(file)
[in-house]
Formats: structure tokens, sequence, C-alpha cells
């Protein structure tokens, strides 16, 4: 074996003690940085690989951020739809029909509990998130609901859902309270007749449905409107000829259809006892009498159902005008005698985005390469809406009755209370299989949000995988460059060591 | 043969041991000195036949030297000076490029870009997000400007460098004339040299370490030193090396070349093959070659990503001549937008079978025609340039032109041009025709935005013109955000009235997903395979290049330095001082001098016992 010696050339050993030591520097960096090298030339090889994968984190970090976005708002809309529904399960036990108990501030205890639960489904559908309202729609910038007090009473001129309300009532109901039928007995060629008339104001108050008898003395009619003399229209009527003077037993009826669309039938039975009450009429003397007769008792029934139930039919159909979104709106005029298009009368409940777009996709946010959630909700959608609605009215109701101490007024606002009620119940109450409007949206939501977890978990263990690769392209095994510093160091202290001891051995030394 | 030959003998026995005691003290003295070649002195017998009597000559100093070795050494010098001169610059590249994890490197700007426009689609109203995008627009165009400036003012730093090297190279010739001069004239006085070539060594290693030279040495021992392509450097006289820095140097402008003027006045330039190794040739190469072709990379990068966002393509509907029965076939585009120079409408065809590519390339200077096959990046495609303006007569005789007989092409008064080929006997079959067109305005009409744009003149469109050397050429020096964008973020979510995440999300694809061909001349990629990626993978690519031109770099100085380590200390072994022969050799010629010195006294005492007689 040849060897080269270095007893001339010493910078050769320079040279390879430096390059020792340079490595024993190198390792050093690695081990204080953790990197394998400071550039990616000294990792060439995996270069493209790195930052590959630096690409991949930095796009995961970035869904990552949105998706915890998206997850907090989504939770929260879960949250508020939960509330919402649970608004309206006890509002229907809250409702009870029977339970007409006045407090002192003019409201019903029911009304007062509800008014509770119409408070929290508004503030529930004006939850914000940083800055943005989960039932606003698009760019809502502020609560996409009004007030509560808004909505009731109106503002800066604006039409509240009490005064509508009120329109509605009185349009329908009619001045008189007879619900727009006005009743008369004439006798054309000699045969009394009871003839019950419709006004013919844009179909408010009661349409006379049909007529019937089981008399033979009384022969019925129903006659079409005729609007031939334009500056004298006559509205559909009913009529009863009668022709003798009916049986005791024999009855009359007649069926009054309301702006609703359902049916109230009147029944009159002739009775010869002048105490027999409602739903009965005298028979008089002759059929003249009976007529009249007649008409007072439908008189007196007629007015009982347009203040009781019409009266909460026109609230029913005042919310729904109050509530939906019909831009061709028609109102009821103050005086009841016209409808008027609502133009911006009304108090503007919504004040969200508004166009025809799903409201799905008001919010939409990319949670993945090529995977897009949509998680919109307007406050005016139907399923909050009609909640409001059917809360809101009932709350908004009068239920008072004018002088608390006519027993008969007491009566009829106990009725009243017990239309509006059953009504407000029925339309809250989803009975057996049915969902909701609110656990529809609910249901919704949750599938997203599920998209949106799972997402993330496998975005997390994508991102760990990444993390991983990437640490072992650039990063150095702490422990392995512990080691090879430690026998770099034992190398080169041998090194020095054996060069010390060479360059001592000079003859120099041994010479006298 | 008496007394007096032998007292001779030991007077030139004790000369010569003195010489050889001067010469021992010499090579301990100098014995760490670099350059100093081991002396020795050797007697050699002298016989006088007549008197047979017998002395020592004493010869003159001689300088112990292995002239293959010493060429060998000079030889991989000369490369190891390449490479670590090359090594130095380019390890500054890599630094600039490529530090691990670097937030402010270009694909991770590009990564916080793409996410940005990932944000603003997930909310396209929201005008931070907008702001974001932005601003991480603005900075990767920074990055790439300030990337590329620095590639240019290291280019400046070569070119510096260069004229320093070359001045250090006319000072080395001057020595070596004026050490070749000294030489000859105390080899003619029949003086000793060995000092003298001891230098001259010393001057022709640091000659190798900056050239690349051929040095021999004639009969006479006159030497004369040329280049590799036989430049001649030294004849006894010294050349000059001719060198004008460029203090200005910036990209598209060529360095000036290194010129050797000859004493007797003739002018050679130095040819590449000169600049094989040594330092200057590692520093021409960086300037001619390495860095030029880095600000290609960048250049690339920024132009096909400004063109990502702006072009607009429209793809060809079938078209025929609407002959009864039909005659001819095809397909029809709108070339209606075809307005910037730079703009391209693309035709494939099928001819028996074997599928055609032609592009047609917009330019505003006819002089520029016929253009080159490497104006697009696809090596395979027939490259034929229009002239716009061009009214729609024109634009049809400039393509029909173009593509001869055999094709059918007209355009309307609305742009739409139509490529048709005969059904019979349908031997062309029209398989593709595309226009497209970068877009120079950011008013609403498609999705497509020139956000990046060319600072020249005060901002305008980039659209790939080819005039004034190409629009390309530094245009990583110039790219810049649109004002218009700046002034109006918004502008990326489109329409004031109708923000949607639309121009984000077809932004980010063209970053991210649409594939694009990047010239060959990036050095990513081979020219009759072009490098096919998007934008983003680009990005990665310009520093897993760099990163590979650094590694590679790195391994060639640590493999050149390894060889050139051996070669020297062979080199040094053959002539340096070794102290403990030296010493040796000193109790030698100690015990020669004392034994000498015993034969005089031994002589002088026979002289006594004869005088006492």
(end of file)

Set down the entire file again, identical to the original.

[in-house]
Formats: structure tokens, sequence, C-alpha cells
């Protein structure tokens, strides 16, 4: 074996003690940085690989951020739809029909509990998130609901859902309270007749449905409107000829259809006892009498159902005008005698985005390469809406009755209370299989949000995988460059060591 | 043969041991000195036949030297000076490029870009997000400007460098004339040299370490030193090396070349093959070659990503001549937008079978025609340039032109041009025709935005013109955000009235997903395979290049330095001082001098016992 010696050339050993030591520097960096090298030339090889994968984190970090976005708002809309529904399960036990108990501030205890639960489904559908309202729609910038007090009473001129309300009532109901039928007995060629008339104001108050008898003395009619003399229209009527003077037993009826669309039938039975009450009429003397007769008792029934139930039919159909979104709106005029298009009368409940777009996709946010959630909700959608609605009215109701101490007024606002009620119940109450409007949206939501977890978990263990690769392209095994510093160091202290001891051995030394 | 030959003998026995005691003290003295070649002195017998009597000559100093070795050494010098001169610059590249994890490197700007426009689609109203995008627009165009400036003012730093090297190279010739001069004239006085070539060594290693030279040495021992392509450097006289820095140097402008003027006045330039190794040739190469072709990379990068966002393509509907029965076939585009120079409408065809590519390339200077096959990046495609303006007569005789007989092409008064080929006997079959067109305005009409744009003149469109050397050429020096964008973020979510995440999300694809061909001349990629990626993978690519031109770099100085380590200390072994022969050799010629010195006294005492007689 040849060897080269270095007893001339010493910078050769320079040279390879430096390059020792340079490595024993190198390792050093690695081990204080953790990197394998400071550039990616000294990792060439995996270069493209790195930052590959630096690409991949930095796009995961970035869904990552949105998706915890998206997850907090989504939770929260879960949250508020939960509330919402649970608004309206006890509002229907809250409702009870029977339970007409006045407090002192003019409201019903029911009304007062509800008014509770119409408070929290508004503030529930004006939850914000940083800055943005989960039932606003698009760019809502502020609560996409009004007030509560808004909505009731109106503002800066604006039409509240009490005064509508009120329109509605009185349009329908009619001045008189007879619900727009006005009743008369004439006798054309000699045969009394009871003839019950419709006004013919844009179909408010009661349409006379049909007529019937089981008399033979009384022969019925129903006659079409005729609007031939334009500056004298006559509205559909009913009529009863009668022709003798009916049986005791024999009855009359007649069926009054309301702006609703359902049916109230009147029944009159002739009775010869002048105490027999409602739903009965005298028979008089002759059929003249009976007529009249007649008409007072439908008189007196007629007015009982347009203040009781019409009266909460026109609230029913005042919310729904109050509530939906019909831009061709028609109102009821103050005086009841016209409808008027609502133009911006009304108090503007919504004040969200508004166009025809799903409201799905008001919010939409990319949670993945090529995977897009949509998680919109307007406050005016139907399923909050009609909640409001059917809360809101009932709350908004009068239920008072004018002088608390006519027993008969007491009566009829106990009725009243017990239309509006059953009504407000029925339309809250989803009975057996049915969902909701609110656990529809609910249901919704949750599938997203599920998209949106799972997402993330496998975005997390994508991102760990990444993390991983990437640490072992650039990063150095702490422990392995512990080691090879430690026998770099034992190398080169041998090194020095054996060069010390060479360059001592000079003859120099041994010479006298 | 008496007394007096032998007292001779030991007077030139004790000369010569003195010489050889001067010469021992010499090579301990100098014995760490670099350059100093081991002396020795050797007697050699002298016989006088007549008197047979017998002395020592004493010869003159001689300088112990292995002239293959010493060429060998000079030889991989000369490369190891390449490479670590090359090594130095380019390890500054890599630094600039490529530090691990670097937030402010270009694909991770590009990564916080793409996410940005990932944000603003997930909310396209929201005008931070907008702001974001932005601003991480603005900075990767920074990055790439300030990337590329620095590639240019290291280019400046070569070119510096260069004229320093070359001045250090006319000072080395001057020595070596004026050490070749000294030489000859105390080899003619029949003086000793060995000092003298001891230098001259010393001057022709640091000659190798900056050239690349051929040095021999004639009969006479006159030497004369040329280049590799036989430049001649030294004849006894010294050349000059001719060198004008460029203090200005910036990209598209060529360095000036290194010129050797000859004493007797003739002018050679130095040819590449000169600049094989040594330092200057590692520093021409960086300037001619390495860095030029880095600000290609960048250049690339920024132009096909400004063109990502702006072009607009429209793809060809079938078209025929609407002959009864039909005659001819095809397909029809709108070339209606075809307005910037730079703009391209693309035709494939099928001819028996074997599928055609032609592009047609917009330019505003006819002089520029016929253009080159490497104006697009696809090596395979027939490259034929229009002239716009061009009214729609024109634009049809400039393509029909173009593509001869055999094709059918007209355009309307609305742009739409139509490529048709005969059904019979349908031997062309029209398989593709595309226009497209970068877009120079950011008013609403498609999705497509020139956000990046060319600072020249005060901002305008980039659209790939080819005039004034190409629009390309530094245009990583110039790219810049649109004002218009700046002034109006918004502008990326489109329409004031109708923000949607639309121009984000077809932004980010063209970053991210649409594939694009990047010239060959990036050095990513081979020219009759072009490098096919998007934008983003680009990005990665310009520093897993760099990163590979650094590694590679790195391994060639640590493999050149390894060889050139051996070669020297062979080199040094053959002539340096070794102290403990030296010493040796000193109790030698100690015990020669004392034994000498015993034969005089031994002589002088026979002289006594004869005088006492």